Taxi drivers are friendly, many speak English, some are college graduates moonlighting to supplement their income, and most are very eager to be hired by the day. If you plan to visit a number of sights and wish the driver to wait for you, this can be done.

Taxis in Luxor, Aswan, Hurghada, Esaphagas and Sinai are easier to find (they line up at all hotels) but for the distance traveled they are more expensive than those in Cairo.

Desert Travel

Use common sense. Bring a compass. Check your car. Be sure to have a good spare tire. Drive on loose sand as you would on snow. If your wheels get stuck in soft sand, put a rag under the back tires and move out slowly. If you spin your tires, you will sink deeper in the sand. If your car breaks down along the road, don't abandon your vehicle; even in remote areas another vehicle will pass by. If you break down on a desert track (you should never leave the main road for long distances with only one vehicle), hike to the nearest road and wait. On all desert travels, have ample food, water, salt tablets, a hat and sunglasses. Cover the head and the back of the neck.

Top up your tank at every gas station, as the next one may be hundreds of miles away. If your tank is small, carry a jerry can on long hauls like Dakhla to Farafrah (390 km/243 miles). Dehydration can sneak up on you in desert travel. In an emergency one teaspoon of salt and two tablespoons of sugar in a cup of water will revive you.

Desert driving is very monotonous. Remember you are still on a highway. When you wish to pass, sound your horn very deliberately, in order to make it clear that you are going to do something extraordinary. Egyptian drivers need an extra signal, since nearly all of them over use the horn even when no one is around. Another bad habit is blinking the high beam at night. When a car is approaching he may blind you. Blink back and he may stop. He may be checking to see if you are awake.

Distances between Cairo and other cities:

Alexandria (Delta Road) 140 Miles 225 Kilometers

Alexandria (Desert Road) 138 Miles 221 Kilometers

Damietta 119 Miles 191 Kilometers

Barrages 15 Miles 25 Kilometers

Minya 151 Miles 236 Kilometers

Asyut 224 Miles 359 Kilometers

Luxor 415 Miles 664 Kilometers

Esna 449 Miles 719 Kilometers

Edfu 484 Miles 775 Kilometers

Kom Ombo 521 Miles 835 Kilometers

Aswan 550 Miles 880 Kilometers

Port Said 137 Miles 220 Kilometers

Ismailia 87 Miles 140 Kilometers

Fayyum 64 Miles 103 Kilometers

Bharia Oasis 197 Miles 316 Kilometers

Farafra Oasis 262 Miles 420 Kilometers

Dakhla Oasis 413 Miles 690 Kilometers

Kharga Oasis 366 Miles 586 Kilometers

Rental Agencies

Avis, 16 Maamal el Sukkar, Garden City
Tel: 354-8698

Bita, 15 Mahmud Bassiouni
Tel: 774-330, 753-130

Budget, 5 Sh el Maqrizik, Zamalek
Tel: 340-0070, 340-9474
85 Road 9, Maadi
Tel: 350-2724; 1 Sh Muhammad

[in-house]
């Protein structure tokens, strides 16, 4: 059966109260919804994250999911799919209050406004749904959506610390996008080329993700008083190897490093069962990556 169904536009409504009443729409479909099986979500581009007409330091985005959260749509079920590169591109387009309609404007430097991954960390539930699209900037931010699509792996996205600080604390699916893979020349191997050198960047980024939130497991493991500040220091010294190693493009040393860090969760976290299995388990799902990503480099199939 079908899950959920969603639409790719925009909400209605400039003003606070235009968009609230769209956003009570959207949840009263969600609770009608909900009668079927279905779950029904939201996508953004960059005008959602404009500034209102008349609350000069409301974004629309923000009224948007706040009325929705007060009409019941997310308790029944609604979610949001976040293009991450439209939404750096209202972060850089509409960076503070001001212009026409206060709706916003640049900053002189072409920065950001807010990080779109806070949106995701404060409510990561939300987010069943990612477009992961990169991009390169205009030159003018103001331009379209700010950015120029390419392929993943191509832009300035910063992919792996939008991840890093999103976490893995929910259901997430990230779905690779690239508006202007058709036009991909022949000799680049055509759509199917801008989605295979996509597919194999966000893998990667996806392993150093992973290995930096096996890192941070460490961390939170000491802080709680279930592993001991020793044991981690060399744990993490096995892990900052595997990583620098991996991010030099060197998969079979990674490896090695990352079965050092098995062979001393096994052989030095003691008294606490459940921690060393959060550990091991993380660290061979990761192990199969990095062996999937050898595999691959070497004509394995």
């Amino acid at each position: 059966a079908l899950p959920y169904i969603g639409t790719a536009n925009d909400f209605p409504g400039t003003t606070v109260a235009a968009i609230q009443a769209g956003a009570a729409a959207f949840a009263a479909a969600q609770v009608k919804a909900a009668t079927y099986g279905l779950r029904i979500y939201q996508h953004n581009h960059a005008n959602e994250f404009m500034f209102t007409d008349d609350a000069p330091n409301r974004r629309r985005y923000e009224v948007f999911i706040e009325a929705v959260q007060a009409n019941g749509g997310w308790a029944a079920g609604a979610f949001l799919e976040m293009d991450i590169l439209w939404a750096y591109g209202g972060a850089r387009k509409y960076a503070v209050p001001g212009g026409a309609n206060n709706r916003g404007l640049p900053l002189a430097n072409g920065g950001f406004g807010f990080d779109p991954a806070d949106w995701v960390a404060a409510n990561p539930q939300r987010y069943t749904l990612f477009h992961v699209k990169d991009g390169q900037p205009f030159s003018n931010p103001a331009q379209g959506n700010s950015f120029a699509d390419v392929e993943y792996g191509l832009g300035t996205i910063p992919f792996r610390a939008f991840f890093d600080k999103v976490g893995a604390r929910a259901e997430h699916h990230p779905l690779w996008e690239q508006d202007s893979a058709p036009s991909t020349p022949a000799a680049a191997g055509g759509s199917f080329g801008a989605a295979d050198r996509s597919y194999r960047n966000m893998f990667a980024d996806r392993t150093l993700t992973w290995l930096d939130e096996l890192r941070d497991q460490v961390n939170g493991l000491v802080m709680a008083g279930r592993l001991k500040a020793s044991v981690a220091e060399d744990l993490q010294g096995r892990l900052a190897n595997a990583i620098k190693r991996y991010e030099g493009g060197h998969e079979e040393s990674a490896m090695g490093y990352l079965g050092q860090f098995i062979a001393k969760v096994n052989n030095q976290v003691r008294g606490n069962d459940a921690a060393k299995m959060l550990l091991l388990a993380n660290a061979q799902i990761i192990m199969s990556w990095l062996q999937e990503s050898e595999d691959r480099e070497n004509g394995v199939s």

Ebeid, Heliopolis
Tel: 291-8244

Max Rent-a-Car, 27 Sh Lubnan, Mohandeseen
Tel: 347-4712/3 Fax: 341-7123
Also for four-wheel drive vehicles with or without experienced desert drivers. Branch office in Sharm el Shaykh

Sunshine Tours & Services, 106 Muhammad Farid
Tel: 760-559, 393-1955

Limousines are available for those who want to travel in style:

Bita Limousine Service, Gazirah Sheraton
Tel: 341-1333, 341-1555
Marriott Hotel
Tel: 340-8888

Budget Limousine Service, Semiramis Intercontinental Hotel
Tel: 355-7171 x 8991

Limousine Misr, 7 Aziz Bil-Lah, Zeitoun
Tel: 259-9813/4

Egyptrav, Nile Hilton
Tel: 755-029, 766-548, 393-2644

The roads from Cairo to Upper Egypt are the longest, most congested, and most dangerous in Egypt. Most traffic moving south from Cairo must travel a route along the western shore of the Nile. In recent years a new road along the east bank of the river has been under construction. Although it too is a single lane road, it is less congested.

It is not advisable to drive at night; vehicles stop dead on the road and turn out their lights; unlit donkey carts move at a snail's pace and are usually not seen until it is too late, and long distance taxis and overloaded trucks travel too fast and are driven by drivers who use "stimulants".

There are gas stations throughout the country, with those operated by Mobil, Esso, and Shell offering full service with mini-markets on the premises. Fuel, inexpensive and sold by the liter, is available in 90 octane (tisa'iin) which is super, or 80 (tamaniin), regular. 90 is better for most purposes. Road signs are similar to those used throughout Europe. Driving is on the right hand side of the road. Speed limits are posted on major highways and are enforced by radar.

Custom Trip Planning

Road to Egypt works with you to plan your Egypt experience at a pace and taste that suits your wish list and your budget. Choose from our suggested private tours or let us customize a program just for you. Contact us and speak to one of our tour designers.

Private Tour FAQ

Find answers to common questions about our Private Tours of Egypt. If you need further assistance, don't hesitate to call us. We're always happy to help.